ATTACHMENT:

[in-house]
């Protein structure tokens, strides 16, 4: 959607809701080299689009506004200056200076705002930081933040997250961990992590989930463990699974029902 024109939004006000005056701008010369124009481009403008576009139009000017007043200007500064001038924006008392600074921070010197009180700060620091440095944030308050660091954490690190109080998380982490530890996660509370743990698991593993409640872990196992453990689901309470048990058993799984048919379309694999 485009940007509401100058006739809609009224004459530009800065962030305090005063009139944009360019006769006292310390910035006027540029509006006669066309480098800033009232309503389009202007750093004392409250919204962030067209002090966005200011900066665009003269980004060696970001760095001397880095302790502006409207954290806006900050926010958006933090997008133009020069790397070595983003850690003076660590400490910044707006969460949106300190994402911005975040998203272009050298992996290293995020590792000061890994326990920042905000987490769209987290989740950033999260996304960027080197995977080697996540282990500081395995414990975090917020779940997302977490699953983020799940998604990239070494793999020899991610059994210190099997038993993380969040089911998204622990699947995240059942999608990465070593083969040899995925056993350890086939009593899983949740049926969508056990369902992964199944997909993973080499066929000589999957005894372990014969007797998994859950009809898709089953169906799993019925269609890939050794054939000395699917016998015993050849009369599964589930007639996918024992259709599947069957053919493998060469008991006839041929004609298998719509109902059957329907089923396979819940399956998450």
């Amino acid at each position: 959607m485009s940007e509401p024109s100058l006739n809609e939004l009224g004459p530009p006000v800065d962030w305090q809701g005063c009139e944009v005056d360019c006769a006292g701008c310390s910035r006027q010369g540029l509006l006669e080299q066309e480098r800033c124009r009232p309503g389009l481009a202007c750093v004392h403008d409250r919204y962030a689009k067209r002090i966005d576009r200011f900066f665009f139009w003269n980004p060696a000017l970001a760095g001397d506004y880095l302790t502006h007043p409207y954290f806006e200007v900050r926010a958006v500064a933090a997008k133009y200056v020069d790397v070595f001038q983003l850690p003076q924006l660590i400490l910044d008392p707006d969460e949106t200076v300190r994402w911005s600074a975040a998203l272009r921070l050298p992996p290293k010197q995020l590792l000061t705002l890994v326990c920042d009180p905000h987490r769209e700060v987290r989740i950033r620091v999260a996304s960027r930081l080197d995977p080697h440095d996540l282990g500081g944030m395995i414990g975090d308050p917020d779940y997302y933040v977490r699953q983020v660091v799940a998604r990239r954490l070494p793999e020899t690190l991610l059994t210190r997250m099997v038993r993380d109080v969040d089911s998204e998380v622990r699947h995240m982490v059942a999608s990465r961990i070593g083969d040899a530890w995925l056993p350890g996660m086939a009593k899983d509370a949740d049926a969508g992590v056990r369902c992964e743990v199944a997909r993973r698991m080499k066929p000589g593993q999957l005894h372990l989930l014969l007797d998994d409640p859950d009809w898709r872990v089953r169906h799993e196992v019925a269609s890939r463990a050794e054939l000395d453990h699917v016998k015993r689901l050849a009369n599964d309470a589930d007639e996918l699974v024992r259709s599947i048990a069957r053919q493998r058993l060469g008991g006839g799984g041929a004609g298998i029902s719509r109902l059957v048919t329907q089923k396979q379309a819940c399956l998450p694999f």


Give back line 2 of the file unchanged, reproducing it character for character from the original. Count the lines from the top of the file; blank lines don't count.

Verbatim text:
């Protein structure tokens, strides 16, 4: 959607809701080299689009506004200056200076705002930081933040997250961990992590989930463990699974029902 024109939004006000005056701008010369124009481009403008576009139009000017007043200007500064001038924006008392600074921070010197009180700060620091440095944030308050660091954490690190109080998380982490530890996660509370743990698991593993409640872990196992453990689901309470048990058993799984048919379309694999 485009940007509401100058006739809609009224004459530009800065962030305090005063009139944009360019006769006292310390910035006027540029509006006669066309480098800033009232309503389009202007750093004392409250919204962030067209002090966005200011900066665009003269980004060696970001760095001397880095302790502006409207954290806006900050926010958006933090997008133009020069790397070595983003850690003076660590400490910044707006969460949106300190994402911005975040998203272009050298992996290293995020590792000061890994326990920042905000987490769209987290989740950033999260996304960027080197995977080697996540282990500081395995414990975090917020779940997302977490699953983020799940998604990239070494793999020899991610059994210190099997038993993380969040089911998204622990699947995240059942999608990465070593083969040899995925056993350890086939009593899983949740049926969508056990369902992964199944997909993973080499066929000589999957005894372990014969007797998994859950009809898709089953169906799993019925269609890939050794054939000395699917016998015993050849009369599964589930007639996918024992259709599947069957053919493998060469008991006839041929004609298998719509109902059957329907089923396979819940399956998450």